ISSUE #68 / July 18, 2019

📷 : Alexa Viscius

Tasha has been turning heads in the Chicago scene for a few years now, and with last year’s release Alone At Last she captured our hearts as well. We were lucky enough for her to answer a few of our questions ahead of her performance this weekend at Pitchfork and Thalia Hall (where she’ll be opening for Snail Mail, tix are still available and start at $18.) Her radiance as a performer is undeniable and she’s sure to make many new fans this weekend.


Chicago Crowd Surfer

Many solo artists choose to surround themselves with other musicians live, but you have taken to performing with just your voice and a guitar, making for an incredibly arresting and brave presentation. Was there a point where this was a conscious decision or does it just feel more natural to go it alone?

TA: To be totally honest with you, I usually can't afford to play with a band because of what I'm getting paid for gigs/tours. That being said, I have come to develop quite a comfort in playing solo -- I enjoy the power of commanding a room with my music all alone, and the way it grounds me in my self/songs. You can expect to see me with the full band at Pitchfork though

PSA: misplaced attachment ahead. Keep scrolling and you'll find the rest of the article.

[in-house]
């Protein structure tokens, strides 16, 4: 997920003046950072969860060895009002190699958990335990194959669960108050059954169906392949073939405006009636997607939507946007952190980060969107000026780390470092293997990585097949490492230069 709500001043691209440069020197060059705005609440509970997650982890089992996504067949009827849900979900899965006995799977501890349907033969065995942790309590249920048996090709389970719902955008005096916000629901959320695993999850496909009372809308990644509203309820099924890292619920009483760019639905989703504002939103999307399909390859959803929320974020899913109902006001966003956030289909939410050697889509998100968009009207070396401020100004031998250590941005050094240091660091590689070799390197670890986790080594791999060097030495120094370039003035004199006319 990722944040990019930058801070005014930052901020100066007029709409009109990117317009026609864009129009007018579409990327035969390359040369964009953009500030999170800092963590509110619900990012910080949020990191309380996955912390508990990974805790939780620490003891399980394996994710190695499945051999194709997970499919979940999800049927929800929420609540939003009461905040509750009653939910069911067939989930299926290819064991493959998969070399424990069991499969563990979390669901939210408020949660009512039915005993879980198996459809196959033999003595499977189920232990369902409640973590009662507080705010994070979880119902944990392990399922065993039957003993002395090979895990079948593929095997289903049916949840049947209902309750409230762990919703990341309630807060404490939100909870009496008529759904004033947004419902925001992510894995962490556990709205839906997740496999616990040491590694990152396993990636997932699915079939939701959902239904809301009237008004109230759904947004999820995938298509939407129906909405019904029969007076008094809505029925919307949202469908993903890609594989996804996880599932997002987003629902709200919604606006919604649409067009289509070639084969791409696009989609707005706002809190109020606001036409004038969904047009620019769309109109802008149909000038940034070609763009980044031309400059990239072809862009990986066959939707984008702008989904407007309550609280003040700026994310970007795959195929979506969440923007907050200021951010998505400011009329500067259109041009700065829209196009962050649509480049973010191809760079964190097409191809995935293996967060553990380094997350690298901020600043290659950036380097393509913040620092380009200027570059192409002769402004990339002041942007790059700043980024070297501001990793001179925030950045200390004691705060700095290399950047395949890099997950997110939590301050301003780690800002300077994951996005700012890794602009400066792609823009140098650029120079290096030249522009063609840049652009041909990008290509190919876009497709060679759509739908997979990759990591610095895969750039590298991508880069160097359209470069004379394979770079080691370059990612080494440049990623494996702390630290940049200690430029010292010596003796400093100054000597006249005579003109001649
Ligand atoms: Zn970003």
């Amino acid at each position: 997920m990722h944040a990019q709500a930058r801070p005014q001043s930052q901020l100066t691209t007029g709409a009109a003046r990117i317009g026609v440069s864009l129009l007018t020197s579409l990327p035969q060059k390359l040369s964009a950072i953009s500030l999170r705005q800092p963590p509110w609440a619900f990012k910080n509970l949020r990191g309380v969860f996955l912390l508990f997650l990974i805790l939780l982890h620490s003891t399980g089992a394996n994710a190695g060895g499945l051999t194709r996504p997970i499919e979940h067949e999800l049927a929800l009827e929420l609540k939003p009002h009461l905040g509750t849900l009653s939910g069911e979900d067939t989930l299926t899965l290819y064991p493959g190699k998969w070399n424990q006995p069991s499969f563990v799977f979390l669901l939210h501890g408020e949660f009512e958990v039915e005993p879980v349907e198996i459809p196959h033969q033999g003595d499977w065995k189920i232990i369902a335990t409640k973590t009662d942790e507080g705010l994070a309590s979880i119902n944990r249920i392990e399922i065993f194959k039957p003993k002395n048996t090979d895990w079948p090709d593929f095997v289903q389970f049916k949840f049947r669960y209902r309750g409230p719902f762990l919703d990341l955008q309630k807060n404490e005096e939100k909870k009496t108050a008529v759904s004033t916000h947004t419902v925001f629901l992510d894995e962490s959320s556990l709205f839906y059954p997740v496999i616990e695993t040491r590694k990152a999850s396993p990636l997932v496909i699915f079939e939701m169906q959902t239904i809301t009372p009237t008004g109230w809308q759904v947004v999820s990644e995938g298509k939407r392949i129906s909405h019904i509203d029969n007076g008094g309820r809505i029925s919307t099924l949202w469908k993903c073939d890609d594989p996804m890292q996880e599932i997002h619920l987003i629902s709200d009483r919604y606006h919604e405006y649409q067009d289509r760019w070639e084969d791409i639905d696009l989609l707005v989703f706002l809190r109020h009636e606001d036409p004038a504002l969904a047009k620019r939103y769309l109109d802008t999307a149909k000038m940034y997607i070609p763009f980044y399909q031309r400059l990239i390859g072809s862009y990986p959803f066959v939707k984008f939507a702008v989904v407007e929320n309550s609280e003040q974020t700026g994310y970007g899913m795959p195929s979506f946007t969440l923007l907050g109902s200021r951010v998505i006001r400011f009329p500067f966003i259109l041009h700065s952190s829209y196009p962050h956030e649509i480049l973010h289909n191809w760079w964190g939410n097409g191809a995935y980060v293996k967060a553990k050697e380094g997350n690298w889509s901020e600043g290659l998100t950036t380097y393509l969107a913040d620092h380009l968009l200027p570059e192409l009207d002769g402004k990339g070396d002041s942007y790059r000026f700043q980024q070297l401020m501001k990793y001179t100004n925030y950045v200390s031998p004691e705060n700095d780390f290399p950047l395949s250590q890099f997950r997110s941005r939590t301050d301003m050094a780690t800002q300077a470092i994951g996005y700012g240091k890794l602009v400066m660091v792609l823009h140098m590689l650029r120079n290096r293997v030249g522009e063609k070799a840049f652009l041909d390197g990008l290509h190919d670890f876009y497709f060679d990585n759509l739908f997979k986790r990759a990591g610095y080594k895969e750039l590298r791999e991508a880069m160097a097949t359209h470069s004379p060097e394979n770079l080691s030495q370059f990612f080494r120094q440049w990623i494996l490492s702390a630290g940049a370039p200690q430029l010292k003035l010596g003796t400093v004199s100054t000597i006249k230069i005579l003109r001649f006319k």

Last year's compelling Alone at Last has some production values that are not involved in your live performances, though they are surely replaced by your radiant stage presence. Do you miss having a backing track or do you prefer to let the songs speak for themselves?

TA: Each of those songs began on guitar, so it feels right to let them breathe like that in a live setting. I also find excessively produced backing tracks to be distracting quite honestly, and the rawness of a single instrument is much more captivating. 

Your work reflects a place of tenderness but has a spirit of personal and social protest, do you find it difficult to balance these two seemingly disparate ideals?

TA: No, because I don't think it's possible to develop the tools for freeing yourself and your community, and imagining a future free of patriarchal, capitalist, and white supremacist systems without having a deep understanding of what it means to love, nurture, and heal yourself and those around you. Our liberation necessitates our wholeness. That's what I'm in the business of creating.

What was the moment like when you found out you would be playing Pitchfork Music Festival, one of the most iconic fests in your hometown?

TA: I read the email on my phone while walking down the street, and sat on the curb and cried.

You are also an excellent poet, Can we find any of your work published in print or online? If not, are there any plans to publish in the future?

TA: Not at the moment, but maybe in the future!

Who are you listening to right now? Is there anyone local, or touring, who you think are being overlooked and deserve more attention?

TA: Julia Jacklin, Lomelda, Dehd, Helena Deland, Lala Lala, Sir Babygirl, Half Waif, Gia Margaret...to name a few...